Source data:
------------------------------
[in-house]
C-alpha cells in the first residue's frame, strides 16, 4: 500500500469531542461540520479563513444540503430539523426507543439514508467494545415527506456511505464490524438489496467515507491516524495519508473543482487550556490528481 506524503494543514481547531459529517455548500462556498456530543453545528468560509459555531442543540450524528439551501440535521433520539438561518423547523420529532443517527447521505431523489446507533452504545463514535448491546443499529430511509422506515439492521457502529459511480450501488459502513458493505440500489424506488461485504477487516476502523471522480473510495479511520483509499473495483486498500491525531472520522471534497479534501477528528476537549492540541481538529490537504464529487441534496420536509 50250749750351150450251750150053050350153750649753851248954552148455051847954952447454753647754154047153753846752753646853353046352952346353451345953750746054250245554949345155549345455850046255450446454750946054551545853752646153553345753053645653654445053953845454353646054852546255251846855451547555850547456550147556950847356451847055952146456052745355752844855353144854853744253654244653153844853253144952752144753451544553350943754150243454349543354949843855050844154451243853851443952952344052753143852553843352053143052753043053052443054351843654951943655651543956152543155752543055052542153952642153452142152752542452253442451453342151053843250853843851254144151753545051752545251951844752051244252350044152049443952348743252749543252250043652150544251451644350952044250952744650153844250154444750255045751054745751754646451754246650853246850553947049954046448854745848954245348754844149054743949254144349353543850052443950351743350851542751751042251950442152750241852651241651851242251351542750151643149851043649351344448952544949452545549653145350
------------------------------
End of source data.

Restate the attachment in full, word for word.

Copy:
[in-house]
C-alpha cells in the first residue's frame, strides 16, 4: 500500500469531542461540520479563513444540503430539523426507543439514508467494545415527506456511505464490524438489496467515507491516524495519508473543482487550556490528481 506524503494543514481547531459529517455548500462556498456530543453545528468560509459555531442543540450524528439551501440535521433520539438561518423547523420529532443517527447521505431523489446507533452504545463514535448491546443499529430511509422506515439492521457502529459511480450501488459502513458493505440500489424506488461485504477487516476502523471522480473510495479511520483509499473495483486498500491525531472520522471534497479534501477528528476537549492540541481538529490537504464529487441534496420536509 50250749750351150450251750150053050350153750649753851248954552148455051847954952447454753647754154047153753846752753646853353046352952346353451345953750746054250245554949345155549345455850046255450446454750946054551545853752646153553345753053645653654445053953845454353646054852546255251846855451547555850547456550147556950847356451847055952146456052745355752844855353144854853744253654244653153844853253144952752144753451544553350943754150243454349543354949843855050844154451243853851443952952344052753143852553843352053143052753043053052443054351843654951943655651543956152543155752543055052542153952642153452142152752542452253442451453342151053843250853843851254144151753545051752545251951844752051244252350044152049443952348743252749543252250043652150544251451644350952044250952744650153844250154444750255045751054745751754646451754246650853246850553947049954046448854745848954245348754844149054743949254144349353543850052443950351743350851542751751042251950442152750241852651241651851242251351542750151643149851043649351344448952544949452545549653145350